Rural areas cash in on trail running



Trail running is attracting increasing attention as a means of revitalizing towns and villages suffering from depopulation.

The OSJ Okukuji Trail 50K footrace, which covers mountain paths around 654-meter Mount Nantai on the border between Daigo and Hitachiota in Ibaraki Prefecture, attracts around 600 participants every year.

Debuting in 2009, the race has caught on with trail runners not only because of its tough course dotted with steep ascents and descents, but also because of the hospitality of its residents, who host a welcoming party on the eve of each race filled with local dishes, such as fresh trout broiled with salt.

During the race, competitors are handed pickles and pressed flowers from residents at supply stations along the way.

The number of people who have taken up trail running, a relatively new organized sport that also involves hiking, is growing alongside the increasing popularity of mountain climbing and long-distance running.

Trail running has been catching on in the United States and Europe as a way to exercise while exploring nature.

A town or village, even if it has no well-known landmark, can attract runners by arranging an interesting course and playing up the local hospitality.

“Trail running offers a means of rediscovering natural surroundings that do not otherwise draw much attention from people,” says Ikuo Wada, a 45-year-old trail runner and owner of a sporting goods store. “Basically, it is the same as trekking. When you are tired, you slow your pace and enjoy the landscape.”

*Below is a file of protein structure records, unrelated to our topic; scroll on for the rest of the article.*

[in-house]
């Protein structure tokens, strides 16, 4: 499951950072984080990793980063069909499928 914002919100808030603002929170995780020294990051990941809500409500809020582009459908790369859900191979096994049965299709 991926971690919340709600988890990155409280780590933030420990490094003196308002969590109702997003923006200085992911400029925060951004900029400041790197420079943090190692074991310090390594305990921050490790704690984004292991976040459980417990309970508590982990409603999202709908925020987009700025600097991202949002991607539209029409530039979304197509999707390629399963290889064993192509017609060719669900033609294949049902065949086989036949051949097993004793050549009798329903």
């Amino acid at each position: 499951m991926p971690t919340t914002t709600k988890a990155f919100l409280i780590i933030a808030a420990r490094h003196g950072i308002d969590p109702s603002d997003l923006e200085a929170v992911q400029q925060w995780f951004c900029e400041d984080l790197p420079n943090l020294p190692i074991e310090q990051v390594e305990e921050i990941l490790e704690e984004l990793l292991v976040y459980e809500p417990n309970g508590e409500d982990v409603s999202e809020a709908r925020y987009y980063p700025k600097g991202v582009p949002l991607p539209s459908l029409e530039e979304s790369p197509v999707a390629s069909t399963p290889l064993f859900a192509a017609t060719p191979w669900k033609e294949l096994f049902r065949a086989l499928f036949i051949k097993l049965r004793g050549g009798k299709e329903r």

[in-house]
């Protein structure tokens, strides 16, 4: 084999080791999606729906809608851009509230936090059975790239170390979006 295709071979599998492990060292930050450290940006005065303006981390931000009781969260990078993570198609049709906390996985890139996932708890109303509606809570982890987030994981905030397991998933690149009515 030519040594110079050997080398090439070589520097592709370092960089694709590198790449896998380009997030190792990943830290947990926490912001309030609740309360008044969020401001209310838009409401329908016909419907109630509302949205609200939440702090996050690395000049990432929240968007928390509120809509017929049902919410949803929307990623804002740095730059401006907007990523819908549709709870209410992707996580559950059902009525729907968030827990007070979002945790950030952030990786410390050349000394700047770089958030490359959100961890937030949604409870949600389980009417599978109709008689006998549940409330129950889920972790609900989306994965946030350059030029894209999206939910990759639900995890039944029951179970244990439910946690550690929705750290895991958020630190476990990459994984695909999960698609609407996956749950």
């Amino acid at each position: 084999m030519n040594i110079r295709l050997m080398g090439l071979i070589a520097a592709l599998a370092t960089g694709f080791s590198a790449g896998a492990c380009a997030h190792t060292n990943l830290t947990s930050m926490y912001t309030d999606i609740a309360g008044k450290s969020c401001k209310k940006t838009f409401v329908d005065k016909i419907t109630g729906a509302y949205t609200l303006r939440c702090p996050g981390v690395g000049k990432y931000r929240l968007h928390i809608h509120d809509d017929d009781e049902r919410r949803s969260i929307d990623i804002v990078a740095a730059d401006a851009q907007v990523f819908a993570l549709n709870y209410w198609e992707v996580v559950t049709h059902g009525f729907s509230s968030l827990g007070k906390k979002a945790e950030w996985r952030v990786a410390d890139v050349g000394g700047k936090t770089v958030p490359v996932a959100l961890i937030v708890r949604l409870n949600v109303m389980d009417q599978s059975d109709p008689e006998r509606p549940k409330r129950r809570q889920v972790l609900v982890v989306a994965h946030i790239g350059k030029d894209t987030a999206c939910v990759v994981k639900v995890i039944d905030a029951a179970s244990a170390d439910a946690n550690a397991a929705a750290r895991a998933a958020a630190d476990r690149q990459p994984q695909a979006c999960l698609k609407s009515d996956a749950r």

Well-known trail races include the 160-km Ultra Trail Mount Fuji held at the foot of Japan’s tallest mountain, and the Mount Jimba Trail Race in Kanagawa Prefecture.

The Kanna Mountain Run & Walk, held in the town of Kanna, Gunma Prefecture, in November is another popular race supported by local hospitality. A free all-you-can-eat buffet serving 25 local dishes is held on the eve of the race, and participants can stay in residents’ homes overnight.

Trail races are held throughout Japan, but runners should remember to carry some handy food and other gear as a precaution, and be respectful of mountain climbers, an official with the Japan Trail Running Ability Association said.